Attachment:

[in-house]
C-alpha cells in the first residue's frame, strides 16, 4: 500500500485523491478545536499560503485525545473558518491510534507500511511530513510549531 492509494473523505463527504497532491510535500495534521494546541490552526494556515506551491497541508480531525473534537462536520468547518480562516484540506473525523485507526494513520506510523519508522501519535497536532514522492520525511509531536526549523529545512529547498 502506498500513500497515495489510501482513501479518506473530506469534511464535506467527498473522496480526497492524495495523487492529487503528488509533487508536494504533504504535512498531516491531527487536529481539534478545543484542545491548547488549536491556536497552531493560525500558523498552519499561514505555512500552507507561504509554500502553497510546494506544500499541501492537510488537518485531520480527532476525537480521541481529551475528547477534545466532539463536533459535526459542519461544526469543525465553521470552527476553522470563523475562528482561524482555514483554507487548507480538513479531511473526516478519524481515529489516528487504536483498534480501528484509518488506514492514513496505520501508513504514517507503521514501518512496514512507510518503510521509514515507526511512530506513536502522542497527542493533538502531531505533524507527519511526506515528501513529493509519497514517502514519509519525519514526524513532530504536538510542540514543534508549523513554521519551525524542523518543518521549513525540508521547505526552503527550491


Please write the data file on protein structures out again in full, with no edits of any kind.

[in-house]
C-alpha cells in the first residue's frame, strides 16, 4: 500500500485523491478545536499560503485525545473558518491510534507500511511530513510549531 492509494473523505463527504497532491510535500495534521494546541490552526494556515506551491497541508480531525473534537462536520468547518480562516484540506473525523485507526494513520506510523519508522501519535497536532514522492520525511509531536526549523529545512529547498 502506498500513500497515495489510501482513501479518506473530506469534511464535506467527498473522496480526497492524495495523487492529487503528488509533487508536494504533504504535512498531516491531527487536529481539534478545543484542545491548547488549536491556536497552531493560525500558523498552519499561514505555512500552507507561504509554500502553497510546494506544500499541501492537510488537518485531520480527532476525537480521541481529551475528547477534545466532539463536533459535526459542519461544526469543525465553521470552527476553522470563523475562528482561524482555514483554507487548507480538513479531511473526516478519524481515529489516528487504536483498534480501528484509518488506514492514513496505520501508513504514517507503521514501518512496514512507510518503510521509514515507526511512530506513536502522542497527542493533538502531531505533524507527519511526506515528501513529493509519497514517502514519509519525519514526524513532530504536538510542540514543534508549523513554521519551525524542523518543518521549513525540508521547505526552503527550491